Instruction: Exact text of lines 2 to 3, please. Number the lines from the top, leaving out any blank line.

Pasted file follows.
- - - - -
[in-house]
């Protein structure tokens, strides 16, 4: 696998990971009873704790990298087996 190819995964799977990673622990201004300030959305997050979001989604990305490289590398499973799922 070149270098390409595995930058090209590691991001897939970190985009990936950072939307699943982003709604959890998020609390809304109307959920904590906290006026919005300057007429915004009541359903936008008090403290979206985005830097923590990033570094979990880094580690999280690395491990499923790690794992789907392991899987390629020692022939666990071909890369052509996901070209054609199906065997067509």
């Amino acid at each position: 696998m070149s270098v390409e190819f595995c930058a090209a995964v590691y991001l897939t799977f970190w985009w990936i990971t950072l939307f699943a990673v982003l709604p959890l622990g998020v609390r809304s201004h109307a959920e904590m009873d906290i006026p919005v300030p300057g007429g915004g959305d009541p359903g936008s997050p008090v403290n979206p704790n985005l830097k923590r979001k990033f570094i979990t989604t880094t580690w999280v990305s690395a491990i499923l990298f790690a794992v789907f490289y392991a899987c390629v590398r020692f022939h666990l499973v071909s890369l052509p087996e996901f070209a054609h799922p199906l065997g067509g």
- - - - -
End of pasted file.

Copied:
């Protein structure tokens, strides 16, 4: 696998990971009873704790990298087996 190819995964799977990673622990201004300030959305997050979001989604990305490289590398499973799922 070149270098390409595995930058090209590691991001897939970190985009990936950072939307699943982003709604959890998020609390809304109307959920904590906290006026919005300057007429915004009541359903936008008090403290979206985005830097923590990033570094979990880094580690999280690395491990499923790690794992789907392991899987390629020692022939666990071909890369052509996901070209054609199906065997067509």
């Amino acid at each position: 696998m070149s270098v390409e190819f595995c930058a090209a995964v590691y991001l897939t799977f970190w985009w990936i990971t950072l939307f699943a990673v982003l709604p959890l622990g998020v609390r809304s201004h109307a959920e904590m009873d906290i006026p919005v300030p300057g007429g915004g959305d009541p359903g936008s997050p008090v403290n979206p704790n985005l830097k923590r979001k990033f570094i979990t989604t880094t580690w999280v990305s690395a491990i499923l990298f790690a794992v789907f490289y392991a899987c390629v590398r020692f022939h666990l499973v071909s890369l052509p087996e996901f070209a054609h799922p199906l065997g067509g």